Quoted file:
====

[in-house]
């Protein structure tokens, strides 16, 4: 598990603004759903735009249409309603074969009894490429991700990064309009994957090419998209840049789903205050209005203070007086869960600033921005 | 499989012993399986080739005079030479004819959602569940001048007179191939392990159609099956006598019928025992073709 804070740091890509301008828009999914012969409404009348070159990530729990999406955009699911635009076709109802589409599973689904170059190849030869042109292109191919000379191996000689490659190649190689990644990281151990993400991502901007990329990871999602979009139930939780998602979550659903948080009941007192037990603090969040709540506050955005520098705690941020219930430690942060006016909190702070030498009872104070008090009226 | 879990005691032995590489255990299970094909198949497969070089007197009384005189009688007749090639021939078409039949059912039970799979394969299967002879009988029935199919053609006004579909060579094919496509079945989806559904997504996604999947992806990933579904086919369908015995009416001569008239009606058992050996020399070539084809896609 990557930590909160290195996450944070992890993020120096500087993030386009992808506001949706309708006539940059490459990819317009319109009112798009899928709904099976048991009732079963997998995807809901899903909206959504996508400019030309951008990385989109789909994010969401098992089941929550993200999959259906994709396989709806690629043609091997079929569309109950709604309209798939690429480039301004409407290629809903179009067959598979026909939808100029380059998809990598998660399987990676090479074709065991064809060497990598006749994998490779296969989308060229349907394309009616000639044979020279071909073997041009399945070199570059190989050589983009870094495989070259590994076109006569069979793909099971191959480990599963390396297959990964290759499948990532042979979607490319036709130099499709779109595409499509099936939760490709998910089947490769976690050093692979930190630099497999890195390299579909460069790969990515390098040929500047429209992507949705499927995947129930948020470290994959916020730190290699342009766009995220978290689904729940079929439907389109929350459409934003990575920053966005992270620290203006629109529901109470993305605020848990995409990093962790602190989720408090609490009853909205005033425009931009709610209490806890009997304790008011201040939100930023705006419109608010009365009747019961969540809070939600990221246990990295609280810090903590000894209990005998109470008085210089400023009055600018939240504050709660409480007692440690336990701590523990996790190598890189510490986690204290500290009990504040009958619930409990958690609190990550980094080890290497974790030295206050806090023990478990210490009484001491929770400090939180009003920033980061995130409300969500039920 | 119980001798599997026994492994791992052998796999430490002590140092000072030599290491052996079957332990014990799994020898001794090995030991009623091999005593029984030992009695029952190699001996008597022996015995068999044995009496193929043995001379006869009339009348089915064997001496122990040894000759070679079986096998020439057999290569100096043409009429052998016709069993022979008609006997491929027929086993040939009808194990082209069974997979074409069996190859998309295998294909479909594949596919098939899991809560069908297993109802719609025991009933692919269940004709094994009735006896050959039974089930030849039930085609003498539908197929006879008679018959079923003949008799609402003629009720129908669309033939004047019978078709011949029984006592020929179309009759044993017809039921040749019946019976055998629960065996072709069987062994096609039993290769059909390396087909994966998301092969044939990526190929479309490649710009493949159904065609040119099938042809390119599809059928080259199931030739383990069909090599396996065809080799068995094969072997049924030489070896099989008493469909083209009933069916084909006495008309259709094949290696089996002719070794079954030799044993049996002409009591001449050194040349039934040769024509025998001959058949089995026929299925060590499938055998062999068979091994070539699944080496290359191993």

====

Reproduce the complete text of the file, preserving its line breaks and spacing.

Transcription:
[in-house]
């Protein structure tokens, strides 16, 4: 598990603004759903735009249409309603074969009894490429991700990064309009994957090419998209840049789903205050209005203070007086869960600033921005 | 499989012993399986080739005079030479004819959602569940001048007179191939392990159609099956006598019928025992073709 804070740091890509301008828009999914012969409404009348070159990530729990999406955009699911635009076709109802589409599973689904170059190849030869042109292109191919000379191996000689490659190649190689990644990281151990993400991502901007990329990871999602979009139930939780998602979550659903948080009941007192037990603090969040709540506050955005520098705690941020219930430690942060006016909190702070030498009872104070008090009226 | 879990005691032995590489255990299970094909198949497969070089007197009384005189009688007749090639021939078409039949059912039970799979394969299967002879009988029935199919053609006004579909060579094919496509079945989806559904997504996604999947992806990933579904086919369908015995009416001569008239009606058992050996020399070539084809896609 990557930590909160290195996450944070992890993020120096500087993030386009992808506001949706309708006539940059490459990819317009319109009112798009899928709904099976048991009732079963997998995807809901899903909206959504996508400019030309951008990385989109789909994010969401098992089941929550993200999959259906994709396989709806690629043609091997079929569309109950709604309209798939690429480039301004409407290629809903179009067959598979026909939808100029380059998809990598998660399987990676090479074709065991064809060497990598006749994998490779296969989308060229349907394309009616000639044979020279071909073997041009399945070199570059190989050589983009870094495989070259590994076109006569069979793909099971191959480990599963390396297959990964290759499948990532042979979607490319036709130099499709779109595409499509099936939760490709998910089947490769976690050093692979930190630099497999890195390299579909460069790969990515390098040929500047429209992507949705499927995947129930948020470290994959916020730190290699342009766009995220978290689904729940079929439907389109929350459409934003990575920053966005992270620290203006629109529901109470993305605020848990995409990093962790602190989720408090609490009853909205005033425009931009709610209490806890009997304790008011201040939100930023705006419109608010009365009747019961969540809070939600990221246990990295609280810090903590000894209990005998109470008085210089400023009055600018939240504050709660409480007692440690336990701590523990996790190598890189510490986690204290500290009990504040009958619930409990958690609190990550980094080890290497974790030295206050806090023990478990210490009484001491929770400090939180009003920033980061995130409300969500039920 | 119980001798599997026994492994791992052998796999430490002590140092000072030599290491052996079957332990014990799994020898001794090995030991009623091999005593029984030992009695029952190699001996008597022996015995068999044995009496193929043995001379006869009339009348089915064997001496122990040894000759070679079986096998020439057999290569100096043409009429052998016709069993022979008609006997491929027929086993040939009808194990082209069974997979074409069996190859998309295998294909479909594949596919098939899991809560069908297993109802719609025991009933692919269940004709094994009735006896050959039974089930030849039930085609003498539908197929006879008679018959079923003949008799609402003629009720129908669309033939004047019978078709011949029984006592020929179309009759044993017809039921040749019946019976055998629960065996072709069987062994096609039993290769059909390396087909994966998301092969044939990526190929479309490649710009493949159904065609040119099938042809390119599809059928080259199931030739383990069909090599396996065809080799068995094969072997049924030489070896099989008493469909083209009933069916084909006495008309259709094949290696089996002719070794079954030799044993049996002409009591001449050194040349039934040769024509025998001959058949089995026929299925060590499938055998062999068979091994070539699944080496290359191993």